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PRINT September 2016

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Tony Conrad

Mike Kelley and Tony Conrad performing with XXX Macarena at the opening of “John Miller: The New Honeymooners,” Friedrich Petzel Gallery, New York, January 18, 2008. From left: John Miller, Mike Kelley, Tony Conrad. Photo: Colby Bird.

AS IT HAPPENED, I became acquainted with Tony Conrad in the early 1980s before I knew much about his work. He was part of the East Village scene then and easy to get to know because of his open, unpretentious, and often bemused demeanor. Before this, I had seen him present some of his cooked films at CalArts in 1978—works made with film stock that was processed with heat rather than chemicals. This inspired Tony to try baking, broiling, pickling, and frying his footage. At the time, I failed to recognize that this was a kind of self-deprecating gesture, that he was known for The Flicker, 1966, widely regarded as a masterpiece of structural cinema, and that the cooked films, in contrast, literally gummed up the works of the filmic apparatus.

Fast-forward a few decades. In 2007–2008, Friedrich Petzel Gallery in New York showed a series of my gold reliefs, and, during the opening, Jutta Koether and I planned to perform as XXX Macarena, a two-person noise/drone band. (Jutta played synth and I played guitar.) When I learned that Mike Kelley would be in town that week, I invited him to join us and he, in turn, asked me to invite Tony as well. The performance was unlike anything we ever did before or since. Although Mike was fighting the flu, he turned up with armfuls of junk he’d picked out of the trash en route to the gallery. These he used as props and auxiliary percussion. Tony had a violin with a contact mic and Jutta appeared in a gold lamé jumpsuit with matching mask. What began as a sound check morphed into a concert that in turn morphed into a kind of theater, with Mike erratically drumming on everything and everyone around him. Since the entire audience couldn’t fit into the small room, people came and went in shifts. We played for three or four hours. Later, when I brought up Mike’s “drumming in the expanded field,” Tony quipped, “Mike was drumming on me, too.”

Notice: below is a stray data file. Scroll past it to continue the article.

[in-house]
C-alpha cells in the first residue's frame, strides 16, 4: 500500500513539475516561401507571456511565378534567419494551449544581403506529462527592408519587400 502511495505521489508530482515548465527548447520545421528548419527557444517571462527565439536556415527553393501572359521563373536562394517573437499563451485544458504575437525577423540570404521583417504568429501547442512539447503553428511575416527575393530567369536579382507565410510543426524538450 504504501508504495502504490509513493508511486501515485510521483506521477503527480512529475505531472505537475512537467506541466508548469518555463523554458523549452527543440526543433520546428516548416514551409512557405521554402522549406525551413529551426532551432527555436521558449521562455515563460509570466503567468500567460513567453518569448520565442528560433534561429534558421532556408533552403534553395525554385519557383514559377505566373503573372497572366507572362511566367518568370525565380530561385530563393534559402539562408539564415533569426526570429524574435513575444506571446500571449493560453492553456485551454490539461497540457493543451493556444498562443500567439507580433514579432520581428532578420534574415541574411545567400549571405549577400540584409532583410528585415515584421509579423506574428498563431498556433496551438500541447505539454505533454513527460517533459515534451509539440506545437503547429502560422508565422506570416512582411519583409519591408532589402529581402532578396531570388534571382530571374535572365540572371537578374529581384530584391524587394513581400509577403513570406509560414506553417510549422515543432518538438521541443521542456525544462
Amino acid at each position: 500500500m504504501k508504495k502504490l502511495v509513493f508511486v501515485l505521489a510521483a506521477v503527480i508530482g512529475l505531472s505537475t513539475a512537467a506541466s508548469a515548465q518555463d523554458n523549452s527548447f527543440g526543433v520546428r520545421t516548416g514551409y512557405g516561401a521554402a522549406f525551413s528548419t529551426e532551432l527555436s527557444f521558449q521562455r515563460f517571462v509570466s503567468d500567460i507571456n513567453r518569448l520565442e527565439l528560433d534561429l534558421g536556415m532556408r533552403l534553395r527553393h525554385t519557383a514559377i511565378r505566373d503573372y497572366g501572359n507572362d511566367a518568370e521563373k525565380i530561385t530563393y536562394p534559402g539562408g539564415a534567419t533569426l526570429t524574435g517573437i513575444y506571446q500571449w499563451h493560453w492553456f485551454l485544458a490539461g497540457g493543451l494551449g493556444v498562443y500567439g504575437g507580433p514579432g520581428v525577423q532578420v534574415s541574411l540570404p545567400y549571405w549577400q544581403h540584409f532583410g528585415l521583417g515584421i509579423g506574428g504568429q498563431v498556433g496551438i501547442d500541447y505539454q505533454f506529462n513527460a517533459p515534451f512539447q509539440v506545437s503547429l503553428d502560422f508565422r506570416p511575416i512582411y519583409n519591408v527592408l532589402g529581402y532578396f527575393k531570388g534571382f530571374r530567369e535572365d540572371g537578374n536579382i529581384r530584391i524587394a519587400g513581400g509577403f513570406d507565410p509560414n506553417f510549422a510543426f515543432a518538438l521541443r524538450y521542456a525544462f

After that, we decided XXX Macarena should be a trio—Jutta, Tony, and me—and started playing regularly at various venues, typically galleries or lofts. Sometimes Greg Parma Smith joined us on drums. On another occasion, Kim Gordon joined Tony and me for an Issue Project Room benefit. We would rehearse, even though we never played the same thing twice. Sometimes the rehearsals went better than the actual performances. Tony usually played violin but he also had a special fondness for cheap Rogue-brand lap steel guitars. Since these ran about ninety-nine dollars (and still do), he would purchase several at a time and modify them in various ways. Once, he came with an instrument that was simply a single string on a yard and a half of pipe. That made some pretty low tones. As musicians, both Tony and Jutta were utterly without complication. There was never a question of preparation or of quality. That was the main thing Tony taught me: Never hesitate, and work with whatever you have at the time. This extremely pragmatic attitude sometimes led to ecstatic epiphanies.

In the meantime, I read Branden W. Joseph’s Beyond the Dream Syndicate: Tony Conrad and the Arts After Cage (2008), which finally gave me a coherent context for Tony and his work. But as good as it is, the book is not exhaustive: For one reason, Tony kept on working. His last two solo shows in New York, “WiP” (Women in Prison) and “Undone,” at Greene Naftali in 2013 and 2016, both funny and sad, were unexpected revelations. Although Tony was not considered an activist artist in the usual sense, these shows broached questions of the prison-industrial complex and aging, social issues that will remain with us for some time. Who knows what other works of his have yet to find an audience, or what else he might have done had he lived longer? It’s disorienting to realize that now both Tony and Mike are gone. Tony once told an interviewer, “You don’t know who I am, but somehow, indirectly, you’ve been affected by things I did.” I take this statement not as a boast, but as a matter of fact.

John Miller is an artist and writer based in New York and Berlin and a professor in the visual arts concentration of Barnard College’s art history department.